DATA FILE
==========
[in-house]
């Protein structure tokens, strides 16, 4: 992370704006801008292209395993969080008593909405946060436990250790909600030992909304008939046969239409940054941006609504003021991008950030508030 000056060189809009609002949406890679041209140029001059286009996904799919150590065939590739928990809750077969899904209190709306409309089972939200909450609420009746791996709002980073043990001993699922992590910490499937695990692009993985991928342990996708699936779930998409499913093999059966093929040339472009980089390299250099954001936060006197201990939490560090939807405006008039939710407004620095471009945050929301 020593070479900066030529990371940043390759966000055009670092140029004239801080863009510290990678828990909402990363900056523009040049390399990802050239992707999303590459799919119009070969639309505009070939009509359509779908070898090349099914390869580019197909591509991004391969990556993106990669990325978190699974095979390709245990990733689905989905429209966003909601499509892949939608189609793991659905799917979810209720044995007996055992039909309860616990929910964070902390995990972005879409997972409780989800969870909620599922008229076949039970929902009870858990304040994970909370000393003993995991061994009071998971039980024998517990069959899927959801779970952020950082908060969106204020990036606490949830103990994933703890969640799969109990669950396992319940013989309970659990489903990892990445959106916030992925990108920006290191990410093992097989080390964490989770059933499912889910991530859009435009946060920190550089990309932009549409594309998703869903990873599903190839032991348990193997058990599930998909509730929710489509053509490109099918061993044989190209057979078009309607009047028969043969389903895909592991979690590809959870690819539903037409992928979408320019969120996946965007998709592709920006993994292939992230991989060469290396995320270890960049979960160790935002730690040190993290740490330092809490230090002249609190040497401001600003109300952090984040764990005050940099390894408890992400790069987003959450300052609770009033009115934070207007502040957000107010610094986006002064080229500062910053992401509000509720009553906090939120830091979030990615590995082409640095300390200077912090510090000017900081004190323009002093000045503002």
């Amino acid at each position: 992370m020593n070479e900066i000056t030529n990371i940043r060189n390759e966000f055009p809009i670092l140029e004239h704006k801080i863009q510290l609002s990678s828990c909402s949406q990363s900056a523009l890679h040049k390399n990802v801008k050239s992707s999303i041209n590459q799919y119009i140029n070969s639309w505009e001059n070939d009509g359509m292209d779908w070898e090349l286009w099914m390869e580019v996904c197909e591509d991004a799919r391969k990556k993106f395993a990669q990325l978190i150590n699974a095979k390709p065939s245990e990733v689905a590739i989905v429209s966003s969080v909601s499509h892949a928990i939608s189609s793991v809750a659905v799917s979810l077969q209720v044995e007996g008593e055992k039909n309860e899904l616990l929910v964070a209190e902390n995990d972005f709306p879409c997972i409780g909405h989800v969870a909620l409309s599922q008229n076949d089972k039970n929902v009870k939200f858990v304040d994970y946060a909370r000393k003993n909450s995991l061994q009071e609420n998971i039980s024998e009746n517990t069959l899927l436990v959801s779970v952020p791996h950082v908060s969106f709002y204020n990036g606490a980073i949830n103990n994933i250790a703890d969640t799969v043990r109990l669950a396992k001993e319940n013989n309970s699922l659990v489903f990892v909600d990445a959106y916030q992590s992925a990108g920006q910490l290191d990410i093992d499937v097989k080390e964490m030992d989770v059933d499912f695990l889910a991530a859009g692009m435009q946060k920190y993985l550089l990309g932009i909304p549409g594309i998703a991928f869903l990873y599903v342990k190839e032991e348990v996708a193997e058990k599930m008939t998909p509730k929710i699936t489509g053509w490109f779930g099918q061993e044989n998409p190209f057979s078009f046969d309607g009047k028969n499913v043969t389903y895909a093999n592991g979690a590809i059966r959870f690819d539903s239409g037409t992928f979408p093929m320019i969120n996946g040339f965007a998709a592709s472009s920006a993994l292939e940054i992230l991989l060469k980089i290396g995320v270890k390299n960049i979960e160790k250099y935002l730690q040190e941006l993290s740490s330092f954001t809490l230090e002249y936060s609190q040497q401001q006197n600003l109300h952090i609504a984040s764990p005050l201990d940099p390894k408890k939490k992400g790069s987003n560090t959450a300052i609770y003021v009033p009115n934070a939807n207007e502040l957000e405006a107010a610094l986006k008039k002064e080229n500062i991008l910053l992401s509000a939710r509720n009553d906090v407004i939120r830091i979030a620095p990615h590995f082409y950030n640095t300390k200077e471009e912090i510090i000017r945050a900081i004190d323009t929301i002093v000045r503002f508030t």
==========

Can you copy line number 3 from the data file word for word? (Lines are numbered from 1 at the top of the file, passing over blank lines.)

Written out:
């Amino acid at each position: 992370m020593n070479e900066i000056t030529n990371i940043r060189n390759e966000f055009p809009i670092l140029e004239h704006k801080i863009q510290l609002s990678s828990c909402s949406q990363s900056a523009l890679h040049k390399n990802v801008k050239s992707s999303i041209n590459q799919y119009i140029n070969s639309w505009e001059n070939d009509g359509m292209d779908w070898e090349l286009w099914m390869e580019v996904c197909e591509d991004a799919r391969k990556k993106f395993a990669q990325l978190i150590n699974a095979k390709p065939s245990e990733v689905a590739i989905v429209s966003s969080v909601s499509h892949a928990i939608s189609s793991v809750a659905v799917s979810l077969q209720v044995e007996g008593e055992k039909n309860e899904l616990l929910v964070a209190e902390n995990d972005f709306p879409c997972i409780g909405h989800v969870a909620l409309s599922q008229n076949d089972k039970n929902v009870k939200f858990v304040d994970y946060a909370r000393k003993n909450s995991l061994q009071e609420n998971i039980s024998e009746n517990t069959l899927l436990v959801s779970v952020p791996h950082v908060s969106f709002y204020n990036g606490a980073i949830n103990n994933i250790a703890d969640t799969v043990r109990l669950a396992k001993e319940n013989n309970s699922l659990v489903f990892v909600d990445a959106y916030q992590s992925a990108g920006q910490l290191d990410i093992d499937v097989k080390e964490m030992d989770v059933d499912f695990l889910a991530a859009g692009m435009q946060k920190y993985l550089l990309g932009i909304p549409g594309i998703a991928f869903l990873y599903v342990k190839e032991e348990v996708a193997e058990k599930m008939t998909p509730k929710i699936t489509g053509w490109f779930g099918q061993e044989n998409p190209f057979s078009f046969d309607g009047k028969n499913v043969t389903y895909a093999n592991g979690a590809i059966r959870f690819d539903s239409g037409t992928f979408p093929m320019i969120n996946g040339f965007a998709a592709s472009s920006a993994l292939e940054i992230l991989l060469k980089i290396g995320v270890k390299n960049i979960e160790k250099y935002l730690q040190e941006l993290s740490s330092f954001t809490l230090e002249y936060s609190q040497q401001q006197n600003l109300h952090i609504a984040s764990p005050l201990d940099p390894k408890k939490k992400g790069s987003n560090t959450a300052i609770y003021v009033p009115n934070a939807n207007e502040l957000e405006a107010a610094l986006k008039k002064e080229n500062i991008l910053l992401s509000a939710r509720n009553d906090v407004i939120r830091i979030a620095p990615h590995f082409y950030n640095t300390k200077e471009e912090i510090i000017r945050a900081i004190d323009t929301i002093v000045r503002f508030t």